We rejoice not only in our personal religious opportunities—but in the great blessing of taking our children with us to the sanctuary. The church of God is a house for us and a nest for our little ones.

Even your altars, O Lord Almighty.

To the very altars these free birds drew near, none could restrain them nor would have wished to do so, and David wished to come and go as freely as they did. Mark how he repeats the blessed name of Jehovah Almighty; he found in it a sweetness which helped him to bear his inward hunger. Probably David himself was with the host, and, therefore, he dwelt with emphasis upon the title which taught him that the Lord was in the tented field as well as within the holy curtains.

My King and my God.

Here he utters his loyalty from afar. If he may not tread the courts—yet he loves the King. If an exile, he is not a rebel. When we cannot occupy a seat in God's house, he shall have a seat in our memories and a throne in our hearts. The double "my" is very precious; he lays hold upon his God with both his hands, as one resolved not to let him go until the favor requested be at length accorded.

Verse 4. Blessed are those who dwell in your house.

Those he esteems to be highly favored who are constantly engaged in divine worship. To come and go is refreshing—but to abide in the place of prayer must be Heaven below. To be the guests of God, enjoying the hospitalities of Heaven, set apart for holy work, screened from a noisy world, and familiar with sacred things—why this is surely the choicest heritage a man can possess.

They will be still praising you.

So near to God, their very life must be adoration. Surely their hearts and tongues never cease from magnifying the Lord. We fear David here drew rather a picture of what should be than of what is; for those occupied daily with the offices needful for public worship are not always among the most devout; on the contrary, "the nearer the church, the further from God." Yet in a spiritual sense this is most true, for those children of God who in spirit abide even in his house, are also ever full of the praises of God. Communion is the mother of adoration. They fail to praise the Lord who wander far from him—but those who dwell in him are always magnifying him.


In such an occupation as this we might be content to remain forever. It is worth while to pause and meditate upon the prospect of dwelling with God and praising him throughout eternity.

Verse 5. Blessed is the man whose strength is in you.

Having spoken of the blessedness of those who reside in the house of God, he now speaks of those who are favored to visit it at appointed seasons, going upon pilgrimage with their devout brethren. He is not, however, indiscriminate in his eulogy—but speaks only of those who heartily attend to the sacred festivals. The blessedness of sacred worship belongs not to half hearted, listless worshipers—but to those who throw all their energies into it. Neither prayer, nor praise, nor the hearing of the word will be pleasant or profitable to persons who have left their hearts behind them. A company of pilgrims who had left their hearts at home would be no better than a caravan of carcasses, quite unfit to blend with living saints in adoring the living God.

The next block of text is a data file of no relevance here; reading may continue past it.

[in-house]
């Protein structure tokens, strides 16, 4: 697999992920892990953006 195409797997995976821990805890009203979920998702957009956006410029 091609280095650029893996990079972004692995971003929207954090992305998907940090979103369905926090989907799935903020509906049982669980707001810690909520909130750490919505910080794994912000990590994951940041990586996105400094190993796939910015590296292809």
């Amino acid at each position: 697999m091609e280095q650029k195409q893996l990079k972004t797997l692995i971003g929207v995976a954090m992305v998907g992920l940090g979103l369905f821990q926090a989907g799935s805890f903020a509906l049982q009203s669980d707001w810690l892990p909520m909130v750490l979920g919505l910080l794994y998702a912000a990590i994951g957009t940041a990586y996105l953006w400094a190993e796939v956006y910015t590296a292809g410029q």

In whose heart are your ways.

Those who love the ways of God are blessed. When we have God's ways in our hearts, and our heart in his ways, we are what and where we should be, and hence we shall enjoy the divine approval.

Verse 6. Who passing through the valley of Baca make it a well. Traversing joyfully the road to the great assembly, the happy pilgrims found refreshment even in the dreariest part of the road. As around a well men meet and converse cheerfully, being refreshed after their journey, so even in the valley of tears, or any other dreary glen, the pilgrims to the skies find sweet solace in brotherly communion and in anticipation of the general assembly above, with its joys unspeakable. Probably there is here a local allusion, which will never now be deciphered—but the general meaning is clear enough. There are joys of pilgrimage which make men forget the discomforts of the road.

The rain also fills the pools.

God gives to his people the supplies they need while traversing the roads which he points out for them. Where there were no natural supplies from below, the pilgrims found an abundant compensation in waters from above, and so also shall all the sacramental host of God's elect. Ways, which otherwise would have been deserted from want of accommodation, were made into highways abundantly furnished for the travelers' wants, because the great annual pilgrimages led in that direction. Even so, Christian converse and the joy of united worship makes many duties easy and delightful which else had been difficult and painful.

Verse 7. They go from strength to strength.

So far from being wearied they gather strength as they proceed. Each individual becomes happier, each company becomes more numerous, each holy song more sweet and full. We grow as we advance, if Heaven be our goal. If we spend our strength in God's ways we shall find it increase.

Every one of them in Zion appears before God.

This was the end of the pilgrim's march, the center where all met, the delight of all hearts. Not merely to be in the assembly—but to appear before God was the object of each devout Israelite. Would to God it were the sincere desire of all who in these days mingle in our religious gatherings. Unless we realize the presence of God we have done nothing; the mere gathering together is worth nothing.